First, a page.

The last 2 miles hurt, but nothing like last year. I knew I had a PR, maybe even by more than 10 minutes, so I cranked the iPod (I hardly used it all race) and lifted my chest and started swinging my legs.

The race ends on the track and as I turned through the trees, there was the husband and Chou waiting and cheering, "you're going to be under 2:15" the husband says - "I know!" I shouted, as I kissed Chou and climbed on to the track.

The track felt lovely and soft, and while I didn't pick up the pace much (oh, were my legs screaming), I had a good cadence and kept it up. At the 21 km mark, the husband let Chou down and she ran, smiling to me. I scooped her up and we ran the last 100 m together - much to the amusement of the crowd who clapped and cheered and exclaimed things like "Too cute!' and "That is so adorable." yeah, I know.

Cruising home in 2:12.48. Holy crap.

All done! Chou kissed my medal. Nice.

The Ministry of Silly Walks walk

Post-race sushi. Not quite Cora's brunch, but a close second.

I learned a lot this race. I learned that I'm way too easy on myself and that yes, track workouts and hills are necessary to get faster. I confirmed that strength and cross training is important. Case in point, at this point last year I was just glad to be done my race and I proceeded to NOT RUN for a month. Yeah, not good. This year? I'm looking at signing up for a hypothermic half (in January) and I've got runs penciled in for the coming week. Mentally, I'm in a better place after this race and I'm still loving running. That's a big deal.

I also met friendly, fun people on this run, and the way this run went really drives home the message that I must, must, must run with a buddy at least now and again. Sure, I'd love to have my Jen P and midwife here, but that's not going to happen all that often, so I need to branch out and meet new runners.

I'm feeling fine, Internets. I'm feeling inspired and motivated. I'm feeling like I want to run some more. I'm feeling like I could demolish a chocolate sundae. I'm also feeling a lot of pain in my legs, folks, but it's all good.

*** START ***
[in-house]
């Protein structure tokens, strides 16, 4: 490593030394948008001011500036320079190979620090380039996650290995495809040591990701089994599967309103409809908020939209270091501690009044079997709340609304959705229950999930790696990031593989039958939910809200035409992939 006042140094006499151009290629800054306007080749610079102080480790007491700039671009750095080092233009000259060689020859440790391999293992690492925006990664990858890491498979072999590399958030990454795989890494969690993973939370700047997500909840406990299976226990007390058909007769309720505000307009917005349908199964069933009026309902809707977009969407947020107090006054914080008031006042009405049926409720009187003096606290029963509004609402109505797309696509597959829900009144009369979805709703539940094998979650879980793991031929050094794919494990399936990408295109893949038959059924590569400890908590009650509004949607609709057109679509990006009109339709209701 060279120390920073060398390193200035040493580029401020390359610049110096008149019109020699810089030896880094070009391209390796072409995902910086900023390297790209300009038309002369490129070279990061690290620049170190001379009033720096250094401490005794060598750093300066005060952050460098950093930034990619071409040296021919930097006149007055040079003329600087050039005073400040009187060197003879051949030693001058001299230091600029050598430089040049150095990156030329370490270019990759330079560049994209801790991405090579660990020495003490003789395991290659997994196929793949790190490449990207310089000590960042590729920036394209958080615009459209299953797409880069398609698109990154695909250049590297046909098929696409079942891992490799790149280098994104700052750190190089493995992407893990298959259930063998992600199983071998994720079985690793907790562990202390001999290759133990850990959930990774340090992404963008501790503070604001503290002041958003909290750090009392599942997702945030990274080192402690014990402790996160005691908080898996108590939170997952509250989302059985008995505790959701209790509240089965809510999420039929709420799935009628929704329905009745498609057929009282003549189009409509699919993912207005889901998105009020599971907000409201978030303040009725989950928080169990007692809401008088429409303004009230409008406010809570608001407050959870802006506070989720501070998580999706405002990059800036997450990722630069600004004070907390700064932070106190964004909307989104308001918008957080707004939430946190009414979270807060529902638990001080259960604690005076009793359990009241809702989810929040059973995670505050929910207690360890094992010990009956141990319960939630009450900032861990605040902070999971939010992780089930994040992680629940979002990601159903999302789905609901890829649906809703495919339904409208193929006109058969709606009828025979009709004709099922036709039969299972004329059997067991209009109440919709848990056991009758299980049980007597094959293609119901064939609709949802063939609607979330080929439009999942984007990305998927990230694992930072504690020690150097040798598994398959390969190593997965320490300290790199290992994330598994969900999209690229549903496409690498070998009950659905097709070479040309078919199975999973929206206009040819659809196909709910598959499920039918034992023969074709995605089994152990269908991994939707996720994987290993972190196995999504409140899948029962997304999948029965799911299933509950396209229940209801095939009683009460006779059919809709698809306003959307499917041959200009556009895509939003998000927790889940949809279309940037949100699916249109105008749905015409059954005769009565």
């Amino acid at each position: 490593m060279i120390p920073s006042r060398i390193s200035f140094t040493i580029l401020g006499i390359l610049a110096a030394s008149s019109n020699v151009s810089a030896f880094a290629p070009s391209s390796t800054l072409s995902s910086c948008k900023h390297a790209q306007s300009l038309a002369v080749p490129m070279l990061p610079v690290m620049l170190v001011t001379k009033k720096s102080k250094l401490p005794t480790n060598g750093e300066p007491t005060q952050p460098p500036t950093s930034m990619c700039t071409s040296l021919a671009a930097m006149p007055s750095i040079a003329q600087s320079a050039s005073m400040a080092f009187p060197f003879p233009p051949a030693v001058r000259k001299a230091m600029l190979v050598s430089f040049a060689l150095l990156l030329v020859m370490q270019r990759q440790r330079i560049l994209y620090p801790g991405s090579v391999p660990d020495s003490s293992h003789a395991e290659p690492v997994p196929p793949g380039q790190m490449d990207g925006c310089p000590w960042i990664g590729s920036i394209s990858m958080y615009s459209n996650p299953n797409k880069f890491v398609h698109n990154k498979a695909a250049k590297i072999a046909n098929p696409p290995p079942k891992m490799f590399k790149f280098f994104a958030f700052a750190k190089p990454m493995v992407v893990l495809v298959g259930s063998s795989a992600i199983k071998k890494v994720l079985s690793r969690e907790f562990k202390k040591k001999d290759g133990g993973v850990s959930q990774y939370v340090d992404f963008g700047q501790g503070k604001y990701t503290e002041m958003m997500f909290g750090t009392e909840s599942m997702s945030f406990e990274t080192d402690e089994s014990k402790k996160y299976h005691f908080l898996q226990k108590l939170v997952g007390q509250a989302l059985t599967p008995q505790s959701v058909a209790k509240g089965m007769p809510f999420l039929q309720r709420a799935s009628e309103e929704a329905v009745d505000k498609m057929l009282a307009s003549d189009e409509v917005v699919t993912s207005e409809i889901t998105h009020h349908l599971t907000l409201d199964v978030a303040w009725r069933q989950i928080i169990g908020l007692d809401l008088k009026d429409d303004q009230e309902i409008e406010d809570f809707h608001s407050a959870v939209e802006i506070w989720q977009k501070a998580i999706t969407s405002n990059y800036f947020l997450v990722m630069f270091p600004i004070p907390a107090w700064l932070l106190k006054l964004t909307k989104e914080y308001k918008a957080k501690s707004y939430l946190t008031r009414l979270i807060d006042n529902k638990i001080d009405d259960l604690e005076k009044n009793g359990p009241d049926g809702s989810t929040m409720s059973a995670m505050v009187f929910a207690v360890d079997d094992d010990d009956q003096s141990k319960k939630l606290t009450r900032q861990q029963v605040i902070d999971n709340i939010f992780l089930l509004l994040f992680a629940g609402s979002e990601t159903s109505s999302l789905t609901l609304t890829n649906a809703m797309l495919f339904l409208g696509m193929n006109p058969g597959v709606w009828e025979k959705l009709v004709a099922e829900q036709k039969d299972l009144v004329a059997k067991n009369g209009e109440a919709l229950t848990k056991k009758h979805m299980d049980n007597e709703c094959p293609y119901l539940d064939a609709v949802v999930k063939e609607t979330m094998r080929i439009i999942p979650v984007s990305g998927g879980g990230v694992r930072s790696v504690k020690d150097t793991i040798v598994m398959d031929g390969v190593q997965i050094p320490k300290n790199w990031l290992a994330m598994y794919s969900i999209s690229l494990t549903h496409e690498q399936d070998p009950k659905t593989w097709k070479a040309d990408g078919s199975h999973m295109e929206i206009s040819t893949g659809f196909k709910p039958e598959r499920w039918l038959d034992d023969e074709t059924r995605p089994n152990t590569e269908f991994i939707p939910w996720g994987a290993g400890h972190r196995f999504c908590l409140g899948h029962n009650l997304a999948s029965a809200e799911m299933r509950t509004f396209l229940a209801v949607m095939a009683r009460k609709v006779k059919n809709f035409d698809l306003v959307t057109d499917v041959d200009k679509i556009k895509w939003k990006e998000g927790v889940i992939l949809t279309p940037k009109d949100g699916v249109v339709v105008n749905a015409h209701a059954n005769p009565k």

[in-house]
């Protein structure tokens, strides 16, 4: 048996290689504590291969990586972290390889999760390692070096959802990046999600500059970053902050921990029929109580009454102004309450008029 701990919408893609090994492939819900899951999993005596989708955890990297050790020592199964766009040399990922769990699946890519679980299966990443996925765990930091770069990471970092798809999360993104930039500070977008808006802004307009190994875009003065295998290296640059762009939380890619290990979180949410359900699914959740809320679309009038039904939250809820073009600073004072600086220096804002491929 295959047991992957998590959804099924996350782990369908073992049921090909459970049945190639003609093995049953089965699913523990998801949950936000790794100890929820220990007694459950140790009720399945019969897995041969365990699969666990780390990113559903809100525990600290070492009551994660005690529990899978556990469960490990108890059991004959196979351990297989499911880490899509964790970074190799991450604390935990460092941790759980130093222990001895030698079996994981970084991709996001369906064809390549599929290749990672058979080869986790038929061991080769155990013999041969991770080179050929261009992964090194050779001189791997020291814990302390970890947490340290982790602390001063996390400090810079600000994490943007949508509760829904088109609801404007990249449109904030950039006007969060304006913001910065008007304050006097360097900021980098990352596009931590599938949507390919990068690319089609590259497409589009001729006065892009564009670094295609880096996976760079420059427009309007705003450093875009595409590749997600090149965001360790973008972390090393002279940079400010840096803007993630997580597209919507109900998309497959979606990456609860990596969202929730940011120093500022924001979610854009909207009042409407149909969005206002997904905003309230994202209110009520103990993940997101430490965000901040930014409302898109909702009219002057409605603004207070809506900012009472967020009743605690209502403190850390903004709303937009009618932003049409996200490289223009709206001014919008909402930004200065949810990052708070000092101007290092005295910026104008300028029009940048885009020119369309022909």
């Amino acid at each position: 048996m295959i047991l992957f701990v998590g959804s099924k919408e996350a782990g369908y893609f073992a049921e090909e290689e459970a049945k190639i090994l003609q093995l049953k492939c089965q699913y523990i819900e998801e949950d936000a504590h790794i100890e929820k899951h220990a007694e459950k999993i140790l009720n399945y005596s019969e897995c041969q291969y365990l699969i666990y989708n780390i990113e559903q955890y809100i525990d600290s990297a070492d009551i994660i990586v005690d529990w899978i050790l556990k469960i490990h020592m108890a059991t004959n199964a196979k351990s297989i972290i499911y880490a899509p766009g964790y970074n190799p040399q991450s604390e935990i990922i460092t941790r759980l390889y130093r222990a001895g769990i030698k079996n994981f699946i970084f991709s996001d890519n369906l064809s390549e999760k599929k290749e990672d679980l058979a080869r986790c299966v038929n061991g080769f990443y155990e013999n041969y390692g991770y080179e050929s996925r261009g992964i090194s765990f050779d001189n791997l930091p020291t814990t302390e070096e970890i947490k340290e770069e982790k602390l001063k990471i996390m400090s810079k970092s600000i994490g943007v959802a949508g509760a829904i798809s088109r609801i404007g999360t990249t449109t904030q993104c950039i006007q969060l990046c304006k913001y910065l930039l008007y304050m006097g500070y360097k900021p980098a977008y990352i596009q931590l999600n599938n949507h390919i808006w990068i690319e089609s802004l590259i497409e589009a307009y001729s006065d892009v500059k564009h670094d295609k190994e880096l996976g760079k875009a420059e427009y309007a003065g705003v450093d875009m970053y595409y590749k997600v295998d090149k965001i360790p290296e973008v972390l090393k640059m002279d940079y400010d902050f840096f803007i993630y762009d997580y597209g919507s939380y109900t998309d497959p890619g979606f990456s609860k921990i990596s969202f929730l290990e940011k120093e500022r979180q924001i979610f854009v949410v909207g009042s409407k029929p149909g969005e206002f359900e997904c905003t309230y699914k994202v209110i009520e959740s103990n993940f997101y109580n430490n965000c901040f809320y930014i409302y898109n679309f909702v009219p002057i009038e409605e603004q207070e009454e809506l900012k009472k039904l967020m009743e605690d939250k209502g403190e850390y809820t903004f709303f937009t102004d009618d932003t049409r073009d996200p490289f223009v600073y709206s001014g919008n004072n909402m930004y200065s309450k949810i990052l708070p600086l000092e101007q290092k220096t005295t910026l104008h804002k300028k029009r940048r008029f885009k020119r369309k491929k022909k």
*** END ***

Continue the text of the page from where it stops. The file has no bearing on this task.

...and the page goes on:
It's all good.

Friday, October 2, 2009

Flatlander's Eve

By this time tomorrow I'll be about half way through my second half marathon.

I'm nervous, excited, relieved and a bit jet-lagged.

The good news is I did manage to stay relatively active during my taper. I even managed a fast (for me) five miler last Saturday, proving my point that there ought to be running doulas (Saturday's run was with my midwife, a much faster runner, and the conversation and new surroundings made the miles fly by - at a 30 second/mile faster pace. That's a big deal, kids).

The bad news is I didn't train as hard as I liked and I didn't lose one pound during this three months of training. Which is still OK, in that I'm at least 10 to 15 pounds lighter than last year at this time, but I had hoped to be 15 to 20 pounds lighter. Also, I haven't done one run since last Saturday, but I did manage a crap load of walking, pushing the stroller, carrying a backpack. That counts, right?

All said, I feel ready for tomorrow. The weather is supposed to be perfect: cool (cold, by some standards) and dry. I have my favorite gels and my wardrobe all picked out. Last year I was worried about boob chafe and overheating, this year I just want my legs to hold out and to beat Jen P's pregnant 2:23 from last week's Niverville half. How does she do it? I have no clue.

We'll see you tomorrow with my first race report in almost a year!

(How sad is that? Which brings me to my next point, I don't enter enough races. Racing is the fun part of all this...duh.)

What my daughter thinks of politics.